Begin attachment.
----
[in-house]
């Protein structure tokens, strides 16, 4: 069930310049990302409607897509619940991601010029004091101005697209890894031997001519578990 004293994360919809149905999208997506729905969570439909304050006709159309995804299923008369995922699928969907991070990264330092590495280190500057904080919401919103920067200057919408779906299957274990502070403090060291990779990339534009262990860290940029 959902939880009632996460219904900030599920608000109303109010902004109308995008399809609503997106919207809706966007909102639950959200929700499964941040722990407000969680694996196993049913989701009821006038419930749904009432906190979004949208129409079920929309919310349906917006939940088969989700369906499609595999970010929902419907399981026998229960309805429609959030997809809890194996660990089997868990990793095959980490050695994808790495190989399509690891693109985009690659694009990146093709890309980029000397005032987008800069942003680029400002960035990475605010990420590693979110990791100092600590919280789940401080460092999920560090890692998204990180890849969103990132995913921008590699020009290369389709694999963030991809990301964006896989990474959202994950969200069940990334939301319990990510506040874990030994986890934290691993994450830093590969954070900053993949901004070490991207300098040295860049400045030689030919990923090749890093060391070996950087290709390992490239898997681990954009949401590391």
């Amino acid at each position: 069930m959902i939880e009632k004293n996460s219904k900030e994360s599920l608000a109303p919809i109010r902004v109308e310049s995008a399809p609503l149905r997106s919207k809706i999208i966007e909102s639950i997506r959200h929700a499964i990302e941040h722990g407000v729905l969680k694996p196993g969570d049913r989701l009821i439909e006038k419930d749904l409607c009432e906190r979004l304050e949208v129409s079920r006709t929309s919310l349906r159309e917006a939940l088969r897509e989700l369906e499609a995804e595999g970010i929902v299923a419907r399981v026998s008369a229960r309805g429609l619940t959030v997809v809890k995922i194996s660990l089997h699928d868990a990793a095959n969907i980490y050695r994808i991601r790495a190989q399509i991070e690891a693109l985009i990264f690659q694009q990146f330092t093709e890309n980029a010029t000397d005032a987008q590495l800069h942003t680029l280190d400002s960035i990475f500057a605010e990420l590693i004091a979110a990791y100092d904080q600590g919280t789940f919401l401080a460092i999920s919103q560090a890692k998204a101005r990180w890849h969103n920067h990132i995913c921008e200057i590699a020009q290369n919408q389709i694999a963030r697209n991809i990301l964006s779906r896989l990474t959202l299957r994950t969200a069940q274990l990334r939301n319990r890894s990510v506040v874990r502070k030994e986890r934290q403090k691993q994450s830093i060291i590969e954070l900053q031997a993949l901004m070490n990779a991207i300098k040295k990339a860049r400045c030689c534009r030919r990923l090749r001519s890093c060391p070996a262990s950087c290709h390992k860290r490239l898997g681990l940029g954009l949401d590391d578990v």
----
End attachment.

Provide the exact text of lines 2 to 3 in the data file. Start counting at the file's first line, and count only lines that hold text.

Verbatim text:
């Protein structure tokens, strides 16, 4: 069930310049990302409607897509619940991601010029004091101005697209890894031997001519578990 004293994360919809149905999208997506729905969570439909304050006709159309995804299923008369995922699928969907991070990264330092590495280190500057904080919401919103920067200057919408779906299957274990502070403090060291990779990339534009262990860290940029 959902939880009632996460219904900030599920608000109303109010902004109308995008399809609503997106919207809706966007909102639950959200929700499964941040722990407000969680694996196993049913989701009821006038419930749904009432906190979004949208129409079920929309919310349906917006939940088969989700369906499609595999970010929902419907399981026998229960309805429609959030997809809890194996660990089997868990990793095959980490050695994808790495190989399509690891693109985009690659694009990146093709890309980029000397005032987008800069942003680029400002960035990475605010990420590693979110990791100092600590919280789940401080460092999920560090890692998204990180890849969103990132995913921008590699020009290369389709694999963030991809990301964006896989990474959202994950969200069940990334939301319990990510506040874990030994986890934290691993994450830093590969954070900053993949901004070490991207300098040295860049400045030689030919990923090749890093060391070996950087290709390992490239898997681990954009949401590391």
């Amino acid at each position: 069930m959902i939880e009632k004293n996460s219904k900030e994360s599920l608000a109303p919809i109010r902004v109308e310049s995008a399809p609503l149905r997106s919207k809706i999208i966007e909102s639950i997506r959200h929700a499964i990302e941040h722990g407000v729905l969680k694996p196993g969570d049913r989701l009821i439909e006038k419930d749904l409607c009432e906190r979004l304050e949208v129409s079920r006709t929309s919310l349906r159309e917006a939940l088969r897509e989700l369906e499609a995804e595999g970010i929902v299923a419907r399981v026998s008369a229960r309805g429609l619940t959030v997809v809890k995922i194996s660990l089997h699928d868990a990793a095959n969907i980490y050695r994808i991601r790495a190989q399509i991070e690891a693109l985009i990264f690659q694009q990146f330092t093709e890309n980029a010029t000397d005032a987008q590495l800069h942003t680029l280190d400002s960035i990475f500057a605010e990420l590693i004091a979110a990791y100092d904080q600590g919280t789940f919401l401080a460092i999920s919103q560090a890692k998204a101005r990180w890849h969103n920067h990132i995913c921008e200057i590699a020009q290369n919408q389709i694999a963030r697209n991809i990301l964006s779906r896989l990474t959202l299957r994950t969200a069940q274990l990334r939301n319990r890894s990510v506040v874990r502070k030994e986890r934290q403090k691993q994450s830093i060291i590969e954070l900053q031997a993949l901004m070490n990779a991207i300098k040295k990339a860049r400045c030689c534009r030919r990923l090749r001519s890093c060391p070996a262990s950087c290709h390992k860290r490239l898997g681990l940029g954009l949401d590391d578990v």